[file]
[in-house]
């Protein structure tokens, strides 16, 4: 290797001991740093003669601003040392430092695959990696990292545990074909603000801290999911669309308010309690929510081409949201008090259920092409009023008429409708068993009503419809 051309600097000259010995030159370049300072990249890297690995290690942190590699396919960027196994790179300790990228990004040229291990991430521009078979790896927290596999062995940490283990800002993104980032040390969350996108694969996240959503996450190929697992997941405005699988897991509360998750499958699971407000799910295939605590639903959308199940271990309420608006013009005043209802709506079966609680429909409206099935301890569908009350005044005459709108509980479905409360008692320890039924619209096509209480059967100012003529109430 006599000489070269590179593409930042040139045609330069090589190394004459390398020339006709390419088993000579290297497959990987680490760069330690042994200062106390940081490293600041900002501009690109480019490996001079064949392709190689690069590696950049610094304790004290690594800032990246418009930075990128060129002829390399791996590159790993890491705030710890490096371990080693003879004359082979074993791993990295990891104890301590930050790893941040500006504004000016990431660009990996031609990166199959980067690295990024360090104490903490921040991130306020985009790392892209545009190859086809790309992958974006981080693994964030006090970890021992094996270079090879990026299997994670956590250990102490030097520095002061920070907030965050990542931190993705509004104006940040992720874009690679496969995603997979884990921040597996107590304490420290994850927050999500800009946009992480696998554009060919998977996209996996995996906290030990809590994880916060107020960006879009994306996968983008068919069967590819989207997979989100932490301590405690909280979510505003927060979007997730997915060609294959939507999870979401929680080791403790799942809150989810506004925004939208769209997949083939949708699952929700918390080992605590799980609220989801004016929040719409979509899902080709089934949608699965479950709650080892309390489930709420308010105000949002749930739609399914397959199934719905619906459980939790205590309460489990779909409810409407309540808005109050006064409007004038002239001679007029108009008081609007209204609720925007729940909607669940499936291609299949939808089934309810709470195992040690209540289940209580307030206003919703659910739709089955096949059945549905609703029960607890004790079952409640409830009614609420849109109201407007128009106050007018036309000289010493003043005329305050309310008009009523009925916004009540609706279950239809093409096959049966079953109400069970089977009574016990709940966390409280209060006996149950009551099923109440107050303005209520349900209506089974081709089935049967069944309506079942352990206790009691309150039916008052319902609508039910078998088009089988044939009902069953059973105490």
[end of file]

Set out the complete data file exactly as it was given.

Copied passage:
[in-house]
């Protein structure tokens, strides 16, 4: 290797001991740093003669601003040392430092695959990696990292545990074909603000801290999911669309308010309690929510081409949201008090259920092409009023008429409708068993009503419809 051309600097000259010995030159370049300072990249890297690995290690942190590699396919960027196994790179300790990228990004040229291990991430521009078979790896927290596999062995940490283990800002993104980032040390969350996108694969996240959503996450190929697992997941405005699988897991509360998750499958699971407000799910295939605590639903959308199940271990309420608006013009005043209802709506079966609680429909409206099935301890569908009350005044005459709108509980479905409360008692320890039924619209096509209480059967100012003529109430 006599000489070269590179593409930042040139045609330069090589190394004459390398020339006709390419088993000579290297497959990987680490760069330690042994200062106390940081490293600041900002501009690109480019490996001079064949392709190689690069590696950049610094304790004290690594800032990246418009930075990128060129002829390399791996590159790993890491705030710890490096371990080693003879004359082979074993791993990295990891104890301590930050790893941040500006504004000016990431660009990996031609990166199959980067690295990024360090104490903490921040991130306020985009790392892209545009190859086809790309992958974006981080693994964030006090970890021992094996270079090879990026299997994670956590250990102490030097520095002061920070907030965050990542931190993705509004104006940040992720874009690679496969995603997979884990921040597996107590304490420290994850927050999500800009946009992480696998554009060919998977996209996996995996906290030990809590994880916060107020960006879009994306996968983008068919069967590819989207997979989100932490301590405690909280979510505003927060979007997730997915060609294959939507999870979401929680080791403790799942809150989810506004925004939208769209997949083939949708699952929700918390080992605590799980609220989801004016929040719409979509899902080709089934949608699965479950709650080892309390489930709420308010105000949002749930739609399914397959199934719905619906459980939790205590309460489990779909409810409407309540808005109050006064409007004038002239001679007029108009008081609007209204609720925007729940909607669940499936291609299949939808089934309810709470195992040690209540289940209580307030206003919703659910739709089955096949059945549905609703029960607890004790079952409640409830009614609420849109109201407007128009106050007018036309000289010493003043005329305050309310008009009523009925916004009540609706279950239809093409096959049966079953109400069970089977009574016990709940966390409280209060006996149950009551099923109440107050303005209520349900209506089974081709089935049967069944309506079942352990206790009691309150039916008052319902609508039910078998088009089988044939009902069953059973105490």